The Heart Goes Last by Margaret Atwood (New York: Nan A. Talese, 2015. 320 pp)
Born in Ottawa in the autumn of 1939, Margaret Atwood grew up in Ontario, Quebec, and Toronto. She attained her B.A. from Victoria College, University of Toronto and her M.A. from Radcliffe College. Atwood has written more than 50 works of poetry, children’s fiction, fiction, and non-fiction. While she is most known for her many novels, her book, Blind Assassin, received highest acclaim winning the prestigious Booker Prize in 2000. Currently, she lives with Graeme Gibson in Toronto.
Often when considering the experiences of others, you’ll hear the suggestion of “stepping into another’s shoes.” Such a position provides ample value as empathy emerges from the consideration of a new perspective. While a valuable exercise, it’s difficult to believe in its validity.
How can anyone, truthfully, understand the experiences of others? I often think of those less fortunate. I could engage in an Invisible Children-style all-nighter, but it would be accomplished within the context of going back to a warm bed shortly thereafter.
So, it’s difficult to diagnose how far someone would go when the prospects of the next dollar in the pocket twirl uncertainly in the wind.
The Heart Goes Last illustrates the plight of 2 down-on-their-luck young adults, Stan and Charmaine. Newly married and suffering economic hardship in a near-future recession. The backseat of their car replaces decent jobs and housing.
“Then everything went ratshit. Overnight, it felt like. Not just in his own personal life: the whole card castle, the whole system fell to pieces, trillions of dollars wiped off the balance sheets like fog off a window. There were hordes of two-bit experts on TV pretending to explain why it had happened—demographics, loss of confidence, gigantic Ponzi schemes—but that was all guesswork bullshit. Someone had lied, someone had cheated, someone had shorted the market, someone had inflated the currency. Not enough jobs, too many people. Or not enough jobs for middle-of-the-road people like Stan and Charmaine. The northeast, which was where they were, was the hardest hit” (7).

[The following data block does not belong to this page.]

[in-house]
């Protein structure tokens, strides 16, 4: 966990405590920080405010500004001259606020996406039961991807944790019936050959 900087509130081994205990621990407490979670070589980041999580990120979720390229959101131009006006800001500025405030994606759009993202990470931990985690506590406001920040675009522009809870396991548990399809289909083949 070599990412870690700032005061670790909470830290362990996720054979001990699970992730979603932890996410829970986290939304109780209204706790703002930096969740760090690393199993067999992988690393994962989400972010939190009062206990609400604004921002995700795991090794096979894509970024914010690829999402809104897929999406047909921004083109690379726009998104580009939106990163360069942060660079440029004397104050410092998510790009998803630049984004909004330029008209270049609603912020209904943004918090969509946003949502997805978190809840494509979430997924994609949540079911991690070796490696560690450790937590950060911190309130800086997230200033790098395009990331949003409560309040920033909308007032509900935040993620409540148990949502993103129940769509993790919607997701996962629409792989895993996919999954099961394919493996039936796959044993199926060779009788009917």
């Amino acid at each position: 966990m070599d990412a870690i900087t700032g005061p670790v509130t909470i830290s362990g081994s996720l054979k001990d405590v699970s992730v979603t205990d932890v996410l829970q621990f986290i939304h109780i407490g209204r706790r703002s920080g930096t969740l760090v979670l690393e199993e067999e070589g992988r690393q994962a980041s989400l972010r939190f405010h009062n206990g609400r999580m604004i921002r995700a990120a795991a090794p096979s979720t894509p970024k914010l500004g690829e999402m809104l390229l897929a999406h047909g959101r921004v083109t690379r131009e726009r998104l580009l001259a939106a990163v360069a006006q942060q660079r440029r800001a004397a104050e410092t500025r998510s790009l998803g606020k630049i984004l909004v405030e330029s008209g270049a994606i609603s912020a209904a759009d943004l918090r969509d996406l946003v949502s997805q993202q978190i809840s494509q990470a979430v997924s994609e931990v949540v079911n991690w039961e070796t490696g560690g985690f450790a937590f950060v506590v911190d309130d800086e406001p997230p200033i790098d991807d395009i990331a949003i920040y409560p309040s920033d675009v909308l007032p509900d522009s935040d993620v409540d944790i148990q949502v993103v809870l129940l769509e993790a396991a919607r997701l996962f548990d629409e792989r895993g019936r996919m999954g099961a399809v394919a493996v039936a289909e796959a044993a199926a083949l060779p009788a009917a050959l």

Outside of a life of crime, Stan and Charmaine have no prospects until Charmaine sees an advertisement for a better future, an innovative approach to economic recovery, a free home and a productive job. But, there’s a catch. For every even month living in this too-good-to-be-true home and working in the local town, there’s an odd month spent in the town jail, working separate jobs separated. During this time, an alternate couple lives in your home and “replaces” you.
Freedom Has a Price
In this community, the people you live with in the town are the people you jail with. You are not allowed to know about your alternates and there’s a lifetime contract. You in?
“The first day’s workshop is mostly PowerPoints. It begins with videos of the town of Consilience, with happy people at work in it, doing ordinary jobs: butcher, baker, plumber, scooter repair, and so on. Then there are videos of the Positron Prison inside Consilience, with happy people at work in it as well, each one of them wearing an orange boiler suit. Stan only half watches: he already knows they’re going to sign the commitment papers tomorrow, because Charmaine has her heart set on it. Despite the slightly uneasy feeling he’s had—they’ve both had, because Charmaine said at breakfast, with lattes and real grapefruit, ‘Honey, are you sure?’ —the bath towels clinched the deal” (34).
For Stan and Charmaine, circumstances couldn’t be better in this town/jail project named Consilience/Positron. Until, discovery of their alternates piques sexual interest in both characters for distinct reasons.
Will this discovery threaten erasure from the community and become a threat to their lives, or is there a way to leverage this experience to bring down the house of cards?
A Story Manqué
Atwood draws from her core competencies in The Heart Goes Last illustrating a seemingly realistic solution to poverty, even if it expands into frightening categories.
Unfortunately, The Heart Goes Last represents a story manqué. Atwood manufactures a compelling idea, but the characters seem to play second fiddle to the concept. The Heart Goes Last is the kind of novel that needed another 200 pages to cultivate character, or become shortened to a novella. As it stands, the book feels somewhat in between the two.
I’ll never know what it would be like to be truly destitute and I’m not sure if I’d ever understand if such status would push me toward the ideas present in The Heart Goes Last. Nevertheless, Atwood pens an entertaining read, even if it feels a little lacking in depth.
Verdict: 3 out of 5